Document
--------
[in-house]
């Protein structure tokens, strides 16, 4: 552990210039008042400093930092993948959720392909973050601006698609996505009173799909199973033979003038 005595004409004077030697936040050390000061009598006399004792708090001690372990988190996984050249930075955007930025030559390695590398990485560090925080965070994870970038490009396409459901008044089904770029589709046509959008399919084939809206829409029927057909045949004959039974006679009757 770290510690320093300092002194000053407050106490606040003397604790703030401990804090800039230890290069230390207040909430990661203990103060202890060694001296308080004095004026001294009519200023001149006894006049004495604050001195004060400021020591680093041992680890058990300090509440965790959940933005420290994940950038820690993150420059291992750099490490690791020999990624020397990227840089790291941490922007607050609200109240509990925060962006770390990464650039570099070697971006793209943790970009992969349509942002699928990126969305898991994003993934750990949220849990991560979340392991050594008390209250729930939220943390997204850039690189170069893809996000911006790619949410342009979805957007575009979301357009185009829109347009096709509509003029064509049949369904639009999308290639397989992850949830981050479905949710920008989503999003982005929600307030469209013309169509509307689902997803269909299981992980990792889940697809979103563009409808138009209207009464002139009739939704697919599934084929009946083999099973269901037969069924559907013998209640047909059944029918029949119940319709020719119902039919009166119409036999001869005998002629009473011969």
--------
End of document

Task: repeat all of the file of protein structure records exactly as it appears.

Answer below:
[in-house]
């Protein structure tokens, strides 16, 4: 552990210039008042400093930092993948959720392909973050601006698609996505009173799909199973033979003038 005595004409004077030697936040050390000061009598006399004792708090001690372990988190996984050249930075955007930025030559390695590398990485560090925080965070994870970038490009396409459901008044089904770029589709046509959008399919084939809206829409029927057909045949004959039974006679009757 770290510690320093300092002194000053407050106490606040003397604790703030401990804090800039230890290069230390207040909430990661203990103060202890060694001296308080004095004026001294009519200023001149006894006049004495604050001195004060400021020591680093041992680890058990300090509440965790959940933005420290994940950038820690993150420059291992750099490490690791020999990624020397990227840089790291941490922007607050609200109240509990925060962006770390990464650039570099070697971006793209943790970009992969349509942002699928990126969305898991994003993934750990949220849990991560979340392991050594008390209250729930939220943390997204850039690189170069893809996000911006790619949410342009979805957007575009979301357009185009829109347009096709509509003029064509049949369904639009999308290639397989992850949830981050479905949710920008989503999003982005929600307030469209013309169509509307689902997803269909299981992980990792889940697809979103563009409808138009209207009464002139009739939704697919599934084929009946083999099973269901037969069924559907013998209640047909059944029918029949119940319709020719119902039919009166119409036999001869005998002629009473011969």